It’s not normal for a fourteen year old to drop five-syllable medical terms during a conversation with a middle-aged woman and a 20 year old girl she just met and to think nothing of it. At least, it’s not normal for most.
When it happens though, I can tell you – it’s a pretty humbling experience if you’re the 20 year old girl she’s talking to.
This week I met a girl named Allie.*
For Allie, this is her new normal.
So many of us long to see the numbers on the scale go down, but when 131 changes to 96 in five weeks, we all know something is wrong.
So many of us allow frustration to take over when the prime parking spaces are full and we are forced to walk 20 meters further to get to the store, forgetting that for some it is a daily feat of determination and physiotherapy that gets them 20 feet down a hallway to a waiting wheelchair.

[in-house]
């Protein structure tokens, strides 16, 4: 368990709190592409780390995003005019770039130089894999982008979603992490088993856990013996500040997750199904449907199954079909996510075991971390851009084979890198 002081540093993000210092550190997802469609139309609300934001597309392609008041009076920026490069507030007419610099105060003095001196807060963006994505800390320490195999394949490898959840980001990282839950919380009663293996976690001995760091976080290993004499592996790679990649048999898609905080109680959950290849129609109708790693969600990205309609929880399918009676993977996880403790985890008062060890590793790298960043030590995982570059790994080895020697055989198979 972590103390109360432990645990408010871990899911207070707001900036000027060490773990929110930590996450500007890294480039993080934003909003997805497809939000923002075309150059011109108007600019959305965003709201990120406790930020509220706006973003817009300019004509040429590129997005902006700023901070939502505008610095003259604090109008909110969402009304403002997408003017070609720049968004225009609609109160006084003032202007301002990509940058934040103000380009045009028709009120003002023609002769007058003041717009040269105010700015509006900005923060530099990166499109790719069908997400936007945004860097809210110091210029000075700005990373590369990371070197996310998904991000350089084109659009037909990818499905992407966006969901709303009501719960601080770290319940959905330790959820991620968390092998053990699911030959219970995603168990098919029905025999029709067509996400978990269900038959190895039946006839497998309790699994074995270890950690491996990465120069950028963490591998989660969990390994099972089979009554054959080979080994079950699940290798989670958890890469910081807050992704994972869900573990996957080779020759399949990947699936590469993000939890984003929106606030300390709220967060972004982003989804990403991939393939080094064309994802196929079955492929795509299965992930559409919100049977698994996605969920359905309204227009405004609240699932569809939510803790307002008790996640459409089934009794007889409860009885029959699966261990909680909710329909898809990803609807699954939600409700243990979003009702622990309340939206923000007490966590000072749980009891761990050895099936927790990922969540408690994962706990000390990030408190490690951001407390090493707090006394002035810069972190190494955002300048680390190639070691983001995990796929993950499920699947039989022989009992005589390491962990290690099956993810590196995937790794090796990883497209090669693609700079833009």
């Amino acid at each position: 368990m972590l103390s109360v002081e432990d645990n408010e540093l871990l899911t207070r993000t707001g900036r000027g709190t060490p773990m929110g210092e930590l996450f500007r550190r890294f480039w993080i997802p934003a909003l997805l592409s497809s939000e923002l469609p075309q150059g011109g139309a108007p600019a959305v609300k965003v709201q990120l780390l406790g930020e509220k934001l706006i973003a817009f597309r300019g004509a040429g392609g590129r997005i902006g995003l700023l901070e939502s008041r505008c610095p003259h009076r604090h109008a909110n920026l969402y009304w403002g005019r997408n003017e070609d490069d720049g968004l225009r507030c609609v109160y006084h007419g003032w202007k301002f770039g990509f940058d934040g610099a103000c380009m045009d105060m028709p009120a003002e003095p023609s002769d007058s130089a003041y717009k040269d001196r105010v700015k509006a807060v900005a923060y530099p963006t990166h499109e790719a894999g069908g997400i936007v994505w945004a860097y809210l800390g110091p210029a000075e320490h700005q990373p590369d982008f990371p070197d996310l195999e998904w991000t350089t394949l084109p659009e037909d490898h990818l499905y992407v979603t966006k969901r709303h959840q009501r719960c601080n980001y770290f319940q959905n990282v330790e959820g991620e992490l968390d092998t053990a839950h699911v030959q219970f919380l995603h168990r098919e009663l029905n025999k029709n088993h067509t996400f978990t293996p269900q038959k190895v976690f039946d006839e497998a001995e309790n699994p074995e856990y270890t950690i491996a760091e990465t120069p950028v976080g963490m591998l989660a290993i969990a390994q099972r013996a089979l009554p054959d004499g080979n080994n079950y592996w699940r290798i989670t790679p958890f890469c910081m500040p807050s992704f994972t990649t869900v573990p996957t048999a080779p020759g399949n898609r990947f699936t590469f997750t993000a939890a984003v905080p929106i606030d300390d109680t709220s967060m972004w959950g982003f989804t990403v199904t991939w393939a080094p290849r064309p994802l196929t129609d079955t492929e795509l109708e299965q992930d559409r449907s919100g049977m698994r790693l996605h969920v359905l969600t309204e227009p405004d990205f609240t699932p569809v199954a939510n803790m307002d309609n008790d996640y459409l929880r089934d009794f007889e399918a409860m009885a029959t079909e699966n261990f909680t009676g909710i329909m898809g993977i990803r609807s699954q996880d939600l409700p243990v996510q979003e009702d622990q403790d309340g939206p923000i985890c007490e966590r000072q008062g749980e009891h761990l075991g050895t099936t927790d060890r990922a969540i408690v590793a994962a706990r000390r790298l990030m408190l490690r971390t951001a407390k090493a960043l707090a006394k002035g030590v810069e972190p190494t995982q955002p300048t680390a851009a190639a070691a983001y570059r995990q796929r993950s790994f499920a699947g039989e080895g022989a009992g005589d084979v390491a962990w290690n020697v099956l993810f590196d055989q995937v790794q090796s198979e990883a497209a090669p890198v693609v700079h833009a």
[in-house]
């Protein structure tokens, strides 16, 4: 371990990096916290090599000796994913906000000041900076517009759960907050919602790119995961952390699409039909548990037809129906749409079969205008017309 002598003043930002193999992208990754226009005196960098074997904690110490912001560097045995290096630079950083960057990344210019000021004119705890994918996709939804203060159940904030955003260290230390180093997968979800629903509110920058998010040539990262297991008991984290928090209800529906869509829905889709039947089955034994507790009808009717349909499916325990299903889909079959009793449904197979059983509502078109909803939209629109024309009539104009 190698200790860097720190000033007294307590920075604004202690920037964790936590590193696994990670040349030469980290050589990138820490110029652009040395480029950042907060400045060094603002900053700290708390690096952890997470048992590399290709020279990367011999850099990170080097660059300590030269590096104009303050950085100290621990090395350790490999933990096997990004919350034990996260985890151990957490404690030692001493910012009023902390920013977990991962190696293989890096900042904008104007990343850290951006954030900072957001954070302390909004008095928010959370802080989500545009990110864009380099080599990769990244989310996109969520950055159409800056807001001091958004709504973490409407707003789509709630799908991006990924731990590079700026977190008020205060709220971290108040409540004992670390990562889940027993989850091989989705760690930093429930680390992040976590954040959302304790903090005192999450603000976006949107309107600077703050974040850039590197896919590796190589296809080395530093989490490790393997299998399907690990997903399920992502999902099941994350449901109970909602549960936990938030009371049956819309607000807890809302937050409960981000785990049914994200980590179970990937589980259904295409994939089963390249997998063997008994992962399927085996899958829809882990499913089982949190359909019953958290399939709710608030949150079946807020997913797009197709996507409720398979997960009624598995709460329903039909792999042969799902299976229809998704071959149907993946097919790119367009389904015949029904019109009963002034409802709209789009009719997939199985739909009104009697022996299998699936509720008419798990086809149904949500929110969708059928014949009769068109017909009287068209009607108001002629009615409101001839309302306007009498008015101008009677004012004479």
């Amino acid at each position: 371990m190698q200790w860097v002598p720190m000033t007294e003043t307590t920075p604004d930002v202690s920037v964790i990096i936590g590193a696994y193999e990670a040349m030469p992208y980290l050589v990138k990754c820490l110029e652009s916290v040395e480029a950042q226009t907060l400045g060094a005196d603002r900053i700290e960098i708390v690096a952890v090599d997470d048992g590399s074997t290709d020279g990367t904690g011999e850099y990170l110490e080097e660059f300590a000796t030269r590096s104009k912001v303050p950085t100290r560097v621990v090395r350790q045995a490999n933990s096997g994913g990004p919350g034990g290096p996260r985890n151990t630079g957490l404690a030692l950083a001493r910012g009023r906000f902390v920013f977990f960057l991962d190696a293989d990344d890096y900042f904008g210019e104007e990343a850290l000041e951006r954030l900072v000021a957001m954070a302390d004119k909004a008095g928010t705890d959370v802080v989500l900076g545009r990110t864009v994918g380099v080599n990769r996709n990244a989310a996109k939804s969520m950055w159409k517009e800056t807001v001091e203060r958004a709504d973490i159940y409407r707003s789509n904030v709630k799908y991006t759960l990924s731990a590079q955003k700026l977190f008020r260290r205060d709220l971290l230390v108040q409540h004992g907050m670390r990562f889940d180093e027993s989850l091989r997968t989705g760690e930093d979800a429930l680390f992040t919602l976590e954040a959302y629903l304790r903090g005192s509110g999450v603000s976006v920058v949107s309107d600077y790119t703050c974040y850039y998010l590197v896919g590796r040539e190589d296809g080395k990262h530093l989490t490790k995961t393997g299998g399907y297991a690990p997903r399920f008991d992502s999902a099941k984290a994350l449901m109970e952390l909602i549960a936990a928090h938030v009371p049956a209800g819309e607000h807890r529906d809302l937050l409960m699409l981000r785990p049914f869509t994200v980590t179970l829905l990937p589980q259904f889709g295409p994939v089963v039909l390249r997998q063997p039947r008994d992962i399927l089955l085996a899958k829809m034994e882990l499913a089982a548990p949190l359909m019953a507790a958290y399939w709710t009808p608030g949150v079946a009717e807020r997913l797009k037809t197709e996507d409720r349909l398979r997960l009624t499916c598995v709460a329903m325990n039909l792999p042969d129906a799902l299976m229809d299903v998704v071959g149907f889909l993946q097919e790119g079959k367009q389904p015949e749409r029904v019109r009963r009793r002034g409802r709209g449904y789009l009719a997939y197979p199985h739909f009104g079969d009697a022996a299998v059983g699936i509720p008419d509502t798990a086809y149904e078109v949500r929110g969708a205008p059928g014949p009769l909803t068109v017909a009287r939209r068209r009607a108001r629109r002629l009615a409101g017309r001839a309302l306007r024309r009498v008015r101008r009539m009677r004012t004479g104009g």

So many of us think responding to small talk to the grocery cashier is awkward. Try talking to a teen with an NG tube up their nostril and who knows more about how our bodies work and what happens when they don’t than you should ever want to know.
A few days ago I accompanied a friend to BC Children’s Hospital to drop off a care package to an acquaintance. Forty minutes later I walked away humbled and thoughtful, with renewed compassion and hurting.
This world is so not perfect.
I am learning about humility, hope, and gratitude.
I am so blessed.
*Not her real name.